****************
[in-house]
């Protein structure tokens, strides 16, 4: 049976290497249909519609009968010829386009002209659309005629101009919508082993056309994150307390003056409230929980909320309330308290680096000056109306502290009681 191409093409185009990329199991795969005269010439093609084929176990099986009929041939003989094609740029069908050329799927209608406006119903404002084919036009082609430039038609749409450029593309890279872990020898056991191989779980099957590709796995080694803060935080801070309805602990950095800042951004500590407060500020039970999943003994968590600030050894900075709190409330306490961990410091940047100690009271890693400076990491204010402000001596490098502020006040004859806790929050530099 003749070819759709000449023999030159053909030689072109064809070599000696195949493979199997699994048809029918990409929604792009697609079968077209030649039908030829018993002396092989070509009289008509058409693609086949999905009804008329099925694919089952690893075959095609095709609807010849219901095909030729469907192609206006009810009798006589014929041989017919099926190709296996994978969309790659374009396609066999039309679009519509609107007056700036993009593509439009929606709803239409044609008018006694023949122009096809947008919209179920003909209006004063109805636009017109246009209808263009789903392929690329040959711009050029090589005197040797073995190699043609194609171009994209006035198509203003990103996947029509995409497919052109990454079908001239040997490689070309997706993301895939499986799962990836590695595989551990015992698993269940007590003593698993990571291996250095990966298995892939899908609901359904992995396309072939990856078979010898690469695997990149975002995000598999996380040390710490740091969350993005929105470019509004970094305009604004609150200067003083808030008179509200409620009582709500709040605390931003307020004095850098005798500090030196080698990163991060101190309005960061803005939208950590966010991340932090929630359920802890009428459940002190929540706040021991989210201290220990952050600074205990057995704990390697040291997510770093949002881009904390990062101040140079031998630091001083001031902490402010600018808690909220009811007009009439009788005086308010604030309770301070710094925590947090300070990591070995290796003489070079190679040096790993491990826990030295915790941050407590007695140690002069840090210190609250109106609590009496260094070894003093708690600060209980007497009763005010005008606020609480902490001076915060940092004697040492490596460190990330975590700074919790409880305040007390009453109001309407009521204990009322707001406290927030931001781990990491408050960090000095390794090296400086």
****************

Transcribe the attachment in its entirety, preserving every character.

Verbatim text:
[in-house]
């Protein structure tokens, strides 16, 4: 049976290497249909519609009968010829386009002209659309005629101009919508082993056309994150307390003056409230929980909320309330308290680096000056109306502290009681 191409093409185009990329199991795969005269010439093609084929176990099986009929041939003989094609740029069908050329799927209608406006119903404002084919036009082609430039038609749409450029593309890279872990020898056991191989779980099957590709796995080694803060935080801070309805602990950095800042951004500590407060500020039970999943003994968590600030050894900075709190409330306490961990410091940047100690009271890693400076990491204010402000001596490098502020006040004859806790929050530099 003749070819759709000449023999030159053909030689072109064809070599000696195949493979199997699994048809029918990409929604792009697609079968077209030649039908030829018993002396092989070509009289008509058409693609086949999905009804008329099925694919089952690893075959095609095709609807010849219901095909030729469907192609206006009810009798006589014929041989017919099926190709296996994978969309790659374009396609066999039309679009519509609107007056700036993009593509439009929606709803239409044609008018006694023949122009096809947008919209179920003909209006004063109805636009017109246009209808263009789903392929690329040959711009050029090589005197040797073995190699043609194609171009994209006035198509203003990103996947029509995409497919052109990454079908001239040997490689070309997706993301895939499986799962990836590695595989551990015992698993269940007590003593698993990571291996250095990966298995892939899908609901359904992995396309072939990856078979010898690469695997990149975002995000598999996380040390710490740091969350993005929105470019509004970094305009604004609150200067003083808030008179509200409620009582709500709040605390931003307020004095850098005798500090030196080698990163991060101190309005960061803005939208950590966010991340932090929630359920802890009428459940002190929540706040021991989210201290220990952050600074205990057995704990390697040291997510770093949002881009904390990062101040140079031998630091001083001031902490402010600018808690909220009811007009009439009788005086308010604030309770301070710094925590947090300070990591070995290796003489070079190679040096790993491990826990030295915790941050407590007695140690002069840090210190609250109106609590009496260094070894003093708690600060209980007497009763005010005008606020609480902490001076915060940092004697040492490596460190990330975590700074919790409880305040007390009453109001309407009521204990009322707001406290927030931001781990990491408050960090000095390794090296400086």